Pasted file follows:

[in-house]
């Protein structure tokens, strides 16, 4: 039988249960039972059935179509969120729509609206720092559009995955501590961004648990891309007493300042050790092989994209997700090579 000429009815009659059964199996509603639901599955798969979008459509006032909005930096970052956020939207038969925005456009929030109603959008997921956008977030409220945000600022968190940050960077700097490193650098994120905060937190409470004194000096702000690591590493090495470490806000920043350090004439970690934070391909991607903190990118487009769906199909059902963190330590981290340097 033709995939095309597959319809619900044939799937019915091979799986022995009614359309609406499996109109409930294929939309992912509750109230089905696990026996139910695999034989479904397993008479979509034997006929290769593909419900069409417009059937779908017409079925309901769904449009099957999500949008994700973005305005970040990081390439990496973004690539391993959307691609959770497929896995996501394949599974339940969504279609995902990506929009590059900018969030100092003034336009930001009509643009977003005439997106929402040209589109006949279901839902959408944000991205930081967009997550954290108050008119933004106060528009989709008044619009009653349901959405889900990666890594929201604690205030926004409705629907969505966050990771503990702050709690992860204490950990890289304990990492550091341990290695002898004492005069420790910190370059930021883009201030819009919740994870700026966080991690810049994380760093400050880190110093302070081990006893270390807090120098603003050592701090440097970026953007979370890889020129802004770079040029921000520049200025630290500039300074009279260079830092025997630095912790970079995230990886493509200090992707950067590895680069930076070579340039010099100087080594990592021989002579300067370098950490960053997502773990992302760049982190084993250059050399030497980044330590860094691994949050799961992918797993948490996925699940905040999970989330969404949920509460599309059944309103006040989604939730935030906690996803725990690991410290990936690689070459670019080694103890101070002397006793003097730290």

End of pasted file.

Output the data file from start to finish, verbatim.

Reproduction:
[in-house]
């Protein structure tokens, strides 16, 4: 039988249960039972059935179509969120729509609206720092559009995955501590961004648990891309007493300042050790092989994209997700090579 000429009815009659059964199996509603639901599955798969979008459509006032909005930096970052956020939207038969925005456009929030109603959008997921956008977030409220945000600022968190940050960077700097490193650098994120905060937190409470004194000096702000690591590493090495470490806000920043350090004439970690934070391909991607903190990118487009769906199909059902963190330590981290340097 033709995939095309597959319809619900044939799937019915091979799986022995009614359309609406499996109109409930294929939309992912509750109230089905696990026996139910695999034989479904397993008479979509034997006929290769593909419900069409417009059937779908017409079925309901769904449009099957999500949008994700973005305005970040990081390439990496973004690539391993959307691609959770497929896995996501394949599974339940969504279609995902990506929009590059900018969030100092003034336009930001009509643009977003005439997106929402040209589109006949279901839902959408944000991205930081967009997550954290108050008119933004106060528009989709008044619009009653349901959405889900990666890594929201604690205030926004409705629907969505966050990771503990702050709690992860204490950990890289304990990492550091341990290695002898004492005069420790910190370059930021883009201030819009919740994870700026966080991690810049994380760093400050880190110093302070081990006893270390807090120098603003050592701090440097970026953007979370890889020129802004770079040029921000520049200025630290500039300074009279260079830092025997630095912790970079995230990886493509200090992707950067590895680069930076070579340039010099100087080594990592021989002579300067370098950490960053997502773990992302760049982190084993250059050399030497980044330590860094691994949050799961992918797993948490996925699940905040999970989330969404949920509460599309059944309103006040989604939730935030906690996803725990690991410290990936690689070459670019080694103890101070002397006793003097730290």